Tuesday, August 29, 2017

Floating Fire Ants in Texas, The First Presidential Pardon, Strange Patents for Back to School Season and More

 
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Remains of 19th-Century Chinese Laborers Found at Pyramid in Peru
 
Remains of 19th-Century Chinese Laborers Found at Pyramid in Peru
 
 
Milk and Sugar Pods That Dissolve in Coffee Could Replace Single-Serve Containers
 
Milk and Sugar Pods That Dissolve in Coffee Could Replace Single-Serve Containers
 
 
The First Presidential Pardon Pitted Alexander Hamilton Against George Washington
 
The First Presidential Pardon Pitted Alexander Hamilton Against George Washington
 
 
Another Danger of the Harvey Flood: Floating Fire Ants
 
Another Danger of the Harvey Flood: Floating Fire Ants
 
 
Last Witch Executed in Europe Gets a Museum
 
Last Witch Executed in Europe Gets a Museum
 
 
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Submit Your Photos to Smithsonian.com's 15th Annual Photo Contest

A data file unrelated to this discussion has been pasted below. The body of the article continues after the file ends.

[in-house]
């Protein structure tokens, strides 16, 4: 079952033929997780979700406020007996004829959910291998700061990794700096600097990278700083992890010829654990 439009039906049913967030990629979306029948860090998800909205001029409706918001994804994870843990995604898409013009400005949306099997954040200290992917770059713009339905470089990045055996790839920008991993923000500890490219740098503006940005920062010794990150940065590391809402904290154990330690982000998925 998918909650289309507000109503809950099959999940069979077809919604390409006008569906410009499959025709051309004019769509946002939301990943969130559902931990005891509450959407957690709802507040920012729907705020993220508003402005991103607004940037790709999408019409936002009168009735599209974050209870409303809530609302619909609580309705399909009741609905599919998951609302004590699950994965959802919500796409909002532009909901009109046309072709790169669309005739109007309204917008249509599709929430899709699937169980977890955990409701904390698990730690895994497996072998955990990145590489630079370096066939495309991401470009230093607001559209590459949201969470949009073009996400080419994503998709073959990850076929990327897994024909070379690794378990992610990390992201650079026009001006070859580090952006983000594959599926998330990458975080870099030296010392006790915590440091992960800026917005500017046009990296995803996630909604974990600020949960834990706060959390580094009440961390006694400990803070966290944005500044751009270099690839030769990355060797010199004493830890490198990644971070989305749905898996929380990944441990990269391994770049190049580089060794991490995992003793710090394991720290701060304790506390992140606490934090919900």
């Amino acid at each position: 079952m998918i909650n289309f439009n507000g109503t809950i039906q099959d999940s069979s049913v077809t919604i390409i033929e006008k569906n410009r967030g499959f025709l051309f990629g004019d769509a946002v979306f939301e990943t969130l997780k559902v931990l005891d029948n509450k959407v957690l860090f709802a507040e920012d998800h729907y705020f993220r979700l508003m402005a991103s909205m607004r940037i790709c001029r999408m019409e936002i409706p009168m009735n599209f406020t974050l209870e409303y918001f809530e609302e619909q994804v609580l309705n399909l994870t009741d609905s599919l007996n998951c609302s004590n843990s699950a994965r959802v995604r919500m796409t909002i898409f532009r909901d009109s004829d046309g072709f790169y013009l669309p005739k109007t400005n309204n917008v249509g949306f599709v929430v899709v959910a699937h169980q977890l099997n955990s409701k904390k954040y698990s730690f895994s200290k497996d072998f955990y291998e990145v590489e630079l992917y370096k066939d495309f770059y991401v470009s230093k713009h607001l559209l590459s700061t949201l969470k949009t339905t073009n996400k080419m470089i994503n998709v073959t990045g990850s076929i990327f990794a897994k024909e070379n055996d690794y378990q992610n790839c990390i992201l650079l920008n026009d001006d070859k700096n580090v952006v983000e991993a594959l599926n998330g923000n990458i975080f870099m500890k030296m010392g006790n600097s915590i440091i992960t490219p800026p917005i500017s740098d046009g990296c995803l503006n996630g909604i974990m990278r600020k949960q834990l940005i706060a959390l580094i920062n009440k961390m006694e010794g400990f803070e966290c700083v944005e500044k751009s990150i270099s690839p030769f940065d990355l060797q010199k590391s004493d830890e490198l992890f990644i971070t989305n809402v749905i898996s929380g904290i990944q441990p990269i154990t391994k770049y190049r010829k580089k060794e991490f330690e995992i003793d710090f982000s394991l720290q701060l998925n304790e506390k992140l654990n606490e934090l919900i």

11 Cool, Funny or Just Plain Strange Patents for Back to School
 
11 Cool, Funny or Just Plain Strange Patents for Back to School
 
 
How Robots Could Help the Elderly Age in Their Homes
 
How Robots Could Help the Elderly Age in Their Homes
 
 
How Killing Moose Can Save Caribou
 
How Killing Moose Can Save Caribou
 
 
Chop Suey: An American Classic
 
Chop Suey: An American Classic
 
 
This Texas Museum Was Devastated by Ike. Here's How It Prepared For Harvey
 
This Texas Museum Was Devastated by Ike. Here's How It Prepared For Harvey
 
 
Today in History
 
On this day in 1896, Chinese ambassador to the United States Li Hung Chang served chop suey to his American guests. While some credit Chang's cooks with creating the dish that night, other origin stories of the popular recipe abound. Read why some believe its roots can actually be traced to San Francisco–where, as legend has it, it began as an epic culinary joke.
 
 
 
 
Photo of the Day
 
A farmer maintains the field of cabbage in the early morning in Hanoi, Vietnam. In order to avoid the effects of frost, but still receive sunlight, the beds are covered with clear nylon layers. Every morning, farmers go out and open up nylon to water, maintain and pull them down at the evening.
 
"Maintaining the Vegetable Garden" Photo by Tran Tuan Viet
 
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